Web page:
Iraqi Kurdistan depends on the link through Turkey to export its crude oil, and the Paris court ruling will further tighten the noose on the KRG as it continues to negotiate with Baghdad over an authoritative legal framework for the country’s oil sector. The government of Iraqi Prime Minister Mohammed Shia al-Sudani and the KRG have held several rounds of talks but have yet to reach an agreement on the framework. Considering both Iraq’s federal 2022 and ICC’s ICA 2023 rulings, Baghdad should have the upper hand in future talks.

On the 27th of March, a spokesperson of the US State Department said during a press conference that Washington has “urged the governments of Turkey and Iraq to resume the flow of oil through the Iraq-Turkey pipeline, and disruptions to global energy supply would not serve anyone’s interest.”

Companies operating in Iraqi Kurdistan

Some companies are still operating in the region despite the series of court’ decisions. As it was mentioned before, a combination of attacks on oil and gas fields plus Iraq’s federal court ruling pushed most US companies to leave the region. We have searched for these companies and made a compilation of the public companies operating in the area. It is important to stress that all of these companies have traditionally suffered delays in payments from the KRG.


ShaMaran TSX:SMN

The Company has a 27.6% participating interest in the Atrush block and an 18% participating interest in the Sarsang block, both in the Kurdistan Region of Iraq, containing the producing oil fields: Atrush, Swara Tika and East Swara Tika. ShaMaran belongs to the universe of commodity companies of the Lundin family. The market is paying a premium over peers due to Lundin’s involvement in the company. Thus, it has a secondary listing in Sweden.

ShaMaran 2022 Results
  • Market Capitalization: $133.84m
  • Production: 12,104 bopd (100% Kurdistan)
  • Revenue: $176.6m
  • Net Income: $114.9m
  • Operational cash flow: $105.2m
  • FCF: ($30.9m)
  • Cash: $107.8m
  • Debt: $269.1m
  • Receivables: $88.2m (55% of net debt)
  • Market reaction: -17.75%

Genel Energy LON:GEN

Genel has low-cost production from four fields in the Kurdistan Region of Iraq – Taq Taq, Sarta, and Tawke (Tawke and Peshkabir). As at 31 December 2022, Genel had estimated net proven and probable (2P) reserves of 92 MMbbls.

Genel Energy also has exploration assets in Somaliland and Morocco. An appraisal drill is expected in Somaliland in 2023.

Genel Energy 2022 results
  • Production: 30,150 bopd (100% Kurdistan)
  • Revenue: $432.7m
  • Net Income: ($7.3m)
  • Operational cash flow: $412.4m
  • Cash: $494.6m
  • Debt: $274.0m
  • Receivables: $121.7m (55% of net cash)
  • Market reaction: -6.1%

Gulf Keystone Petroleum Limited LON: GKP

Gulf Keystone is the operator of the Shaikan Field (80% WI), one of the largest developments in the Kurdistan Region of Iraq. It has traditionally struggled with delayed payments by the KRG. In 2022 GKP distributed a gigantic dividend of $215m (41% of market capitalisation at that time) and again $25m in early 2023. Still, it remains in a strong financial position.

Gulf Keystone Petroleum 2022 results
  • Market Capitalization: $383.36m
  • Production: 44,202 bopd (100% Kurdistan)
  • Revenue: $460.1m
  • Net Income: $266.1m
  • Operational cash flow: $374.3m
  • FCF: $266.5m
  • Cash: $119.4m
  • Debt: 0
  • Receivables: $176.2m (147% of net cash)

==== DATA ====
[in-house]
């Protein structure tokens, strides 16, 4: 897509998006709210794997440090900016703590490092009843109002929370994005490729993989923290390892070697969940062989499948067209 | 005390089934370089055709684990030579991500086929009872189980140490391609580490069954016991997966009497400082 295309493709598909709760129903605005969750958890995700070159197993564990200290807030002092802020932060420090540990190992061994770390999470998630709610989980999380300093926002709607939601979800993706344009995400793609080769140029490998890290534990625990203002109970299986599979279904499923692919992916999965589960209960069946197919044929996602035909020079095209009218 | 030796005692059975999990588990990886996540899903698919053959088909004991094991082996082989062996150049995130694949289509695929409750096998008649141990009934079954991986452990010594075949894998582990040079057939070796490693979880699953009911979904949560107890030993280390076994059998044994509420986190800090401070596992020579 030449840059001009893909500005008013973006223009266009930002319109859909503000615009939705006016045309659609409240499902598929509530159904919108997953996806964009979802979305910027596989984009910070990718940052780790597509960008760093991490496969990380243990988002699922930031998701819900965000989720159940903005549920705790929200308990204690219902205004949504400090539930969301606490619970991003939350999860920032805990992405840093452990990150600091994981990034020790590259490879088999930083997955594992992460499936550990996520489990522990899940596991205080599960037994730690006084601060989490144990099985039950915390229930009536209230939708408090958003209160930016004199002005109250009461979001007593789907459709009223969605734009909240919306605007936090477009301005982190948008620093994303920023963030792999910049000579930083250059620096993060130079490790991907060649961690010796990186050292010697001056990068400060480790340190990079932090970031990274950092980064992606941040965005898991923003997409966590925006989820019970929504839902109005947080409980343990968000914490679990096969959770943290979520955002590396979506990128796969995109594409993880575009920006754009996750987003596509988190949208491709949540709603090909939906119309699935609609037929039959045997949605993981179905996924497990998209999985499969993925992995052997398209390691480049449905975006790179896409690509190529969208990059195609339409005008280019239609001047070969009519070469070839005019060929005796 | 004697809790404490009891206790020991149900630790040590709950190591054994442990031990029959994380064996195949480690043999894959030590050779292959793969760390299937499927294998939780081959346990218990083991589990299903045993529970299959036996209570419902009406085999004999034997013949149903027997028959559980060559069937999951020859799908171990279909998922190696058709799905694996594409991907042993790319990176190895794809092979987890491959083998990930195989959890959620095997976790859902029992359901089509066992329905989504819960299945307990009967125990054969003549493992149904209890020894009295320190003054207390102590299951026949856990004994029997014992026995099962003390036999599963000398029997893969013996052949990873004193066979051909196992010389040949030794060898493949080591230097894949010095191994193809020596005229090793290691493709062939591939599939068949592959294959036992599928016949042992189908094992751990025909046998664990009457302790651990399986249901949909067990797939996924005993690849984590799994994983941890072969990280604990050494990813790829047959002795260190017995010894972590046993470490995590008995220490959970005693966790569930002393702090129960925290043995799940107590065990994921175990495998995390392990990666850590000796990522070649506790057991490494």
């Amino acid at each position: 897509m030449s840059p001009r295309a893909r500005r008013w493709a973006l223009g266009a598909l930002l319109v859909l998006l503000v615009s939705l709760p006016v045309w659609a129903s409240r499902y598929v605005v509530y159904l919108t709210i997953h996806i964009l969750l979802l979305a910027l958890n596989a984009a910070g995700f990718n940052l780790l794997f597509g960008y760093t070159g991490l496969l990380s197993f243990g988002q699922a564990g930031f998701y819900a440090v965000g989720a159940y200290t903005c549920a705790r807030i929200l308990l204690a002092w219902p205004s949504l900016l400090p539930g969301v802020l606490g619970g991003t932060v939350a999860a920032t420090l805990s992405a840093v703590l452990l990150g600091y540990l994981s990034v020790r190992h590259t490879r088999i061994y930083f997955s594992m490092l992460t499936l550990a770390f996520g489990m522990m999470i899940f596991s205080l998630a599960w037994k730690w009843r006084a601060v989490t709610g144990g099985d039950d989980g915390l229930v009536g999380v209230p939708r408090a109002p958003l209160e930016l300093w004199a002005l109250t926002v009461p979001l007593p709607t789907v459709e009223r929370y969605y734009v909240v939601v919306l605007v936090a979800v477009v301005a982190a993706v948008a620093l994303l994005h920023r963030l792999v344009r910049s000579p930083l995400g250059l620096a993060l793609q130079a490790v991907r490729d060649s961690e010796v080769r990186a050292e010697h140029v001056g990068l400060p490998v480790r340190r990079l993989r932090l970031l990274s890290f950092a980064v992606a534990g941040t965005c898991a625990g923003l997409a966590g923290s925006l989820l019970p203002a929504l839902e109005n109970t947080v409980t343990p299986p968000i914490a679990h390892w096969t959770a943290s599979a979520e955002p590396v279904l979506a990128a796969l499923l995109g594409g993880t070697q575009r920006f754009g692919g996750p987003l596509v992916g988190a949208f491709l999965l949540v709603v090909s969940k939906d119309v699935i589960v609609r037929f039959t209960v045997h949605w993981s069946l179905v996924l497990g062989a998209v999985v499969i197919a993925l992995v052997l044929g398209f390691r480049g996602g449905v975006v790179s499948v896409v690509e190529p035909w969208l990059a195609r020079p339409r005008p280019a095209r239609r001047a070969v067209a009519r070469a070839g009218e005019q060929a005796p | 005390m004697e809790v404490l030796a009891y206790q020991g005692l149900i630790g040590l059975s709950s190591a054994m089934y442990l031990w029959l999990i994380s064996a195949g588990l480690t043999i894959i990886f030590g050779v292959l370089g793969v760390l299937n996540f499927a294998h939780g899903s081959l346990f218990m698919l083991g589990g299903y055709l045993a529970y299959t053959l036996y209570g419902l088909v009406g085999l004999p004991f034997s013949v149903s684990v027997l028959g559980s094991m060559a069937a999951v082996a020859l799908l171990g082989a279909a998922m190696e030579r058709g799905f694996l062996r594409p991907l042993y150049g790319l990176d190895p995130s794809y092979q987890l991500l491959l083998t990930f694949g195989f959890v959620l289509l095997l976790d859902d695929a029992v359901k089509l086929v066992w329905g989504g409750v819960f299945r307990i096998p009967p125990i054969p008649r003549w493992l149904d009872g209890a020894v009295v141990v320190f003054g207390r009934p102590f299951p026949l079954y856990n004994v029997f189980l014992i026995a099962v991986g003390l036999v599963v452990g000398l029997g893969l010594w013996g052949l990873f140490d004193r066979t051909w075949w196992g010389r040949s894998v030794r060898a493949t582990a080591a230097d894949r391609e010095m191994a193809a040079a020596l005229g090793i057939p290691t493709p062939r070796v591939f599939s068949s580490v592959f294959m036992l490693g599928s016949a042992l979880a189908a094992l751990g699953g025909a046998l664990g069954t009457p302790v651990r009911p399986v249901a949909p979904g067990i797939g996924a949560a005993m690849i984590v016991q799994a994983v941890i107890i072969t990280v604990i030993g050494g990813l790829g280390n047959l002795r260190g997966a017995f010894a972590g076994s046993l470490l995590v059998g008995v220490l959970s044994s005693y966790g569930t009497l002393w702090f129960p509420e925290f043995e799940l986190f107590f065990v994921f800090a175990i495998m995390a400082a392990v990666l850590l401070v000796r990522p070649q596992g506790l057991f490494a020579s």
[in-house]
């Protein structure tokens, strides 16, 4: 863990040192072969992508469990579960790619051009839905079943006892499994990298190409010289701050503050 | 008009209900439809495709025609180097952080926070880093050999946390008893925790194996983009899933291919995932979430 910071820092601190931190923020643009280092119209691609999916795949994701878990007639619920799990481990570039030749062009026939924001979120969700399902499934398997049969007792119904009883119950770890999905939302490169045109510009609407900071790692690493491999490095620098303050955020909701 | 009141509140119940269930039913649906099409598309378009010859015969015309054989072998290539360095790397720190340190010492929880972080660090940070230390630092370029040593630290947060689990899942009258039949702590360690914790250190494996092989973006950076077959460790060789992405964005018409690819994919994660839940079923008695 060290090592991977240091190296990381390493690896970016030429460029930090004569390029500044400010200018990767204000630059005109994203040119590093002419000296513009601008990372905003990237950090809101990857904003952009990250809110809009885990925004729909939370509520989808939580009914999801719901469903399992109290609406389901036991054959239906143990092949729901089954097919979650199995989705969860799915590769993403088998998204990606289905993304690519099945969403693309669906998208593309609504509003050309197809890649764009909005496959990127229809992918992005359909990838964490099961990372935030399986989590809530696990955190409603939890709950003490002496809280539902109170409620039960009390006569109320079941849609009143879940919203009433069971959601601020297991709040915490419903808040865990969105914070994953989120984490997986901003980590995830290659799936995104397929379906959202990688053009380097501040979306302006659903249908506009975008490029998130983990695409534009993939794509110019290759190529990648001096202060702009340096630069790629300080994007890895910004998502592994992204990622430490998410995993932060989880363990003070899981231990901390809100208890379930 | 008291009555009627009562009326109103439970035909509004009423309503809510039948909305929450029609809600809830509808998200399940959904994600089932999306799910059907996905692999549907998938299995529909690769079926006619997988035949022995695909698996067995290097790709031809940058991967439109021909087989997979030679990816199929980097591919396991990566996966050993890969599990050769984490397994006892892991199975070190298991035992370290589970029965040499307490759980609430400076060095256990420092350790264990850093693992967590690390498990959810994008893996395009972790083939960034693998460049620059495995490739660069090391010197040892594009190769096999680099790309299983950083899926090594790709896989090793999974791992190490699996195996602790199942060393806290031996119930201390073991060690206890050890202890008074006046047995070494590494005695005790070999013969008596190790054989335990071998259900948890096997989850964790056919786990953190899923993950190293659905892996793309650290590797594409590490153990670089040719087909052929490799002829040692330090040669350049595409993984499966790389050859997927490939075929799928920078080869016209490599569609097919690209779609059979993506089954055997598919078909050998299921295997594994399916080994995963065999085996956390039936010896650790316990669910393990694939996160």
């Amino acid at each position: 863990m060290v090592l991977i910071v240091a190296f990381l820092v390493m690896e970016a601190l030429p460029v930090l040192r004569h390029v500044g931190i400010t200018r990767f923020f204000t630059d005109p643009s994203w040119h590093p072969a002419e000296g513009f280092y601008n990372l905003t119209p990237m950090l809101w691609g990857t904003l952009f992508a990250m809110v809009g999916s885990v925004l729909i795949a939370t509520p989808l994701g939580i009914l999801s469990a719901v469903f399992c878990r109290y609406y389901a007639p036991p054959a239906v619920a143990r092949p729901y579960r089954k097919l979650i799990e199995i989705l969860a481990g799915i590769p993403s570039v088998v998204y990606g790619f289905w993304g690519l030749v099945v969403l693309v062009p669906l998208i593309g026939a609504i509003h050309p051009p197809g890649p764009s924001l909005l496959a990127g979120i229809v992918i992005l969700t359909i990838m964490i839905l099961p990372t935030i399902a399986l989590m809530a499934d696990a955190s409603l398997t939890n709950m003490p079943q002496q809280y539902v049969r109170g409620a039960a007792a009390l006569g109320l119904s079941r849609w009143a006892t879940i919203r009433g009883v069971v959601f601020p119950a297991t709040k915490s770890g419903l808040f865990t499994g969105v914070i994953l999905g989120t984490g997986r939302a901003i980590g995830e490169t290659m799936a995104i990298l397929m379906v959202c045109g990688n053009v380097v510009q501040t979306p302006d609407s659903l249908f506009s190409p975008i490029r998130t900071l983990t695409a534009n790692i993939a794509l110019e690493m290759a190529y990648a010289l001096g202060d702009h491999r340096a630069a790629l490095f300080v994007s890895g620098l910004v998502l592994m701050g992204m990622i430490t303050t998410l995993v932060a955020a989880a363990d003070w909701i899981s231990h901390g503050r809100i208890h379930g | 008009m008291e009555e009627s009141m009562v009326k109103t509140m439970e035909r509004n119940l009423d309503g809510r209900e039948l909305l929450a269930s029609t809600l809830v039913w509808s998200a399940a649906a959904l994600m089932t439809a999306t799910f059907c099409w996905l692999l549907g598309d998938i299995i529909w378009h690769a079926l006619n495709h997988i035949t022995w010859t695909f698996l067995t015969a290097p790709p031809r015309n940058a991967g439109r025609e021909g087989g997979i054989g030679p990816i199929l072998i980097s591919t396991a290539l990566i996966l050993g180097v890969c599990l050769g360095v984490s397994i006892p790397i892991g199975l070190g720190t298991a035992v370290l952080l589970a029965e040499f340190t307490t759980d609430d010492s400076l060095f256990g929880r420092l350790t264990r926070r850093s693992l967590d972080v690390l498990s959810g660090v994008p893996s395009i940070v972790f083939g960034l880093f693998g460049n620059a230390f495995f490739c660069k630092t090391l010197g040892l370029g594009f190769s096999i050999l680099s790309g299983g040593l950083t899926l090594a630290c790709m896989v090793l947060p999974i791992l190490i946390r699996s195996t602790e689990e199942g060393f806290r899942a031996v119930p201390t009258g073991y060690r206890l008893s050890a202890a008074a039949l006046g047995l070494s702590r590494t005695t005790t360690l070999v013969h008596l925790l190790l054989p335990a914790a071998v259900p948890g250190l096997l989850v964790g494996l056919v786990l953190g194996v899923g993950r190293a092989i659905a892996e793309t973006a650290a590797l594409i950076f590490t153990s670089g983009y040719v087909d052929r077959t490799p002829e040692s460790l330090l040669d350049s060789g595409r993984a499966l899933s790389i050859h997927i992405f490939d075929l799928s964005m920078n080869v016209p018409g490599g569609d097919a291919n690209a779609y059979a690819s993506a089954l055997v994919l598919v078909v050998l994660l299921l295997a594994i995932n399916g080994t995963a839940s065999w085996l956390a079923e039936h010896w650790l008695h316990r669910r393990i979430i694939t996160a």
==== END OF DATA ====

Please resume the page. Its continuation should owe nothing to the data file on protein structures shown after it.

• Market reaction: -15.9%


Kurdistan: Gross production from the Tawke license, containing the Tawke and Peshkabir fields, averaged 107,102 bopd during 2022 (108,713 bopd in 2021). The Tawke field contributed 45,065 bopd (46,933 bopd in 2021) and the Peshkabir field contributed 62,037 bopd (61,780 bopd in 2021).

North Sea: DNO had diversified production across 10 fields in the North Sea of which eight are in Norway and two in the UK. Net production averaged 13,314 boepd during 2022 (12,942 boepd in 2021), of which 13,035 boepd were attributable to Norway and 279 boepd to the UK (12,469 boepd and 473 boepd, respectively, in 2021).

Africa: In October 2022, DNO acquired Mondoil Enterprises LLC and its 33.33% indirect interest in privately-held Foxtrot International LDC. whose principal assets are operated stakes in offshore production of gas and associated liquids in Côte d’Ivoire. Foxtrot International holds a 27.27 percent interest in and operatorship of Block CI-27 containing the country’s largest reserves of gas, produced together with condensate and oil, from four offshore fields tied back to two fixed platforms, meeting more than three-quarters of the country’s gas needs. Foxtrot International also operates an exploration license offshore Côte d’Ivoire, Block CI-12 in which it holds a 24 percent interest.

Middle East: Production start-up at the Yaalen field at Block 47 in Yemen remains on hold due to force majeure. At year-end 2022, gross 2C resources at Block 47 stood at 6.2 MMbbls (4.8 MMbbls on a net basis), unchanged from year-end 2021.

DNO is the most diversified company on the list and its presence in Africa and the North Sea will keep producing revenue despite the halt of its Iraqi operations.

DNO 2022 results
  • Production: 97,310 bopd (82% Kurdistan)
  • Revenue: $1,377m ($820m Kurdistan)
  • Net Income: $384.9m
  • Operational cash flow: $1,056.3m
  • Cash: $954.3m
  • Debt: $554.8m
  • Receivables: $437.8m (109.4% of net cash)
  • Market reaction: -14.2%

Forza Petroleum – TSE:FORZ

An oil and gas company focused on the Hawler license area in the Kurdistan Region of Iraq. Forza Petroleum is effectively controlled by Zag Oil and Gas, a privately held company based in the Kurdistan Region of Iraq that provides a broad range of engineering and construction services to the energy sector. Its ultimate controlling party is Baz Karim. It has more than 80% of the outstanding shares, and thus, any investor should consider that Zag is not aligned with the rest of the shareholders. 

Forza Petroleum 2022 results
  • Market Capitalization: $84.4m
  • Production: 14,500 boepd (100% Kurdistan)
  • Revenue: $323.8 million
  • Net Income: ($138m)